Coach Switzer compiled a 157-29-4 record with the Sooners and his .837 winning percentage remains fourth-best in college football history. They captured or shared the Big Eight title 12 times under Switzer from 1973-88.
During the 16 years Barry Switzer led the Sooners, they won more games than any other football team in the NCAA, with three National Championships and a Heisman Trophy winner: Billy Sims.
March 30, 1994, one day after Johnson resigned, Barry Switzer arrived in Dallas as the new head coach for the Dallas Cowboys. He began his career with no pro coaching experience, although he was one of college football's most successful coaches during his tenure at the University of Oklahoma.
Coach Barry Switzer compiled a 40-24 record in four seasons with the Cowboys. Switzer guided the Cowboys to NFC East titles in each of his first three seasons and won Super Bowl XXX following the 1995 campaign.
"He had the toughness to walk into a situation that was as great as challenge as any football coach has ever faced in the NFL," said team owner Jerry Jones, at a news conference at team headquarters. "Barry Switzer was the right man for the right time."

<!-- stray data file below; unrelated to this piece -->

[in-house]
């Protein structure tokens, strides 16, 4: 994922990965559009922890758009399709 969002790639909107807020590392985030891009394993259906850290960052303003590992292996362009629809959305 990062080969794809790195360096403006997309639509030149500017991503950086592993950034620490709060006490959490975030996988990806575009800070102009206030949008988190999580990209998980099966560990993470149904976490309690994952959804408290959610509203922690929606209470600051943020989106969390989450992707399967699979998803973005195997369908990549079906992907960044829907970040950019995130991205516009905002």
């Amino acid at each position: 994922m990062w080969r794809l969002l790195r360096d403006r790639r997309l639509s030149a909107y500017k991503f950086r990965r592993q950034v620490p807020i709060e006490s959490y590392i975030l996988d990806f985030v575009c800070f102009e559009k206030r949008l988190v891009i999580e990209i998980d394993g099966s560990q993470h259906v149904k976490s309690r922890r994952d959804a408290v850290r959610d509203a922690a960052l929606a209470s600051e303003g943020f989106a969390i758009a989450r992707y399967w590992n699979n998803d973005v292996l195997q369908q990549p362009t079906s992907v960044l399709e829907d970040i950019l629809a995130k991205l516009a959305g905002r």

Switzer decided to step down as Cowboys coach after a 6-10 season that ended with five straight losses. It was the first losing record for the Cowboys since they finished 7-9 in 1990 under Jimmy Johnson.
"At this time I believe a fresh start at this position will give the Cowboys their greatest opportunity to return to the top," Switzer said in a statement. "I am deeply proud of what our players and coaches have been able to accomplish. A Super Bowl championship and three division titles are a source of great pride for this organization and its fans." In 1999, the Barry Switzer Center, a $5.57 million building which houses a new weight room, a training room, coaches offices and a ''legends hall'' to honor former OU athletes in all sports was dedicated on the University of Oklahoma campus in his honor.
The building, is adjacent to the south end zone building of Memorial Stadium. It's use is intended for all OU athletes, not just football players.
''Life holds very few moments for people, and today is one of those moments for me,'' Switzer told a crowd of several hundred, which included coaches, former players, athletic department employees and fans, at the dedication ceremony.
The warm feelings for Switzer were evident during the ceremony. The crowd gave him a standing ovation when he was introduced and again when he finished his remarks. He drew a roar when he said one reason it was nice to be on hand for the ceremony was because ''it's always great to come home, north of the Red River, where I'm appreciated.''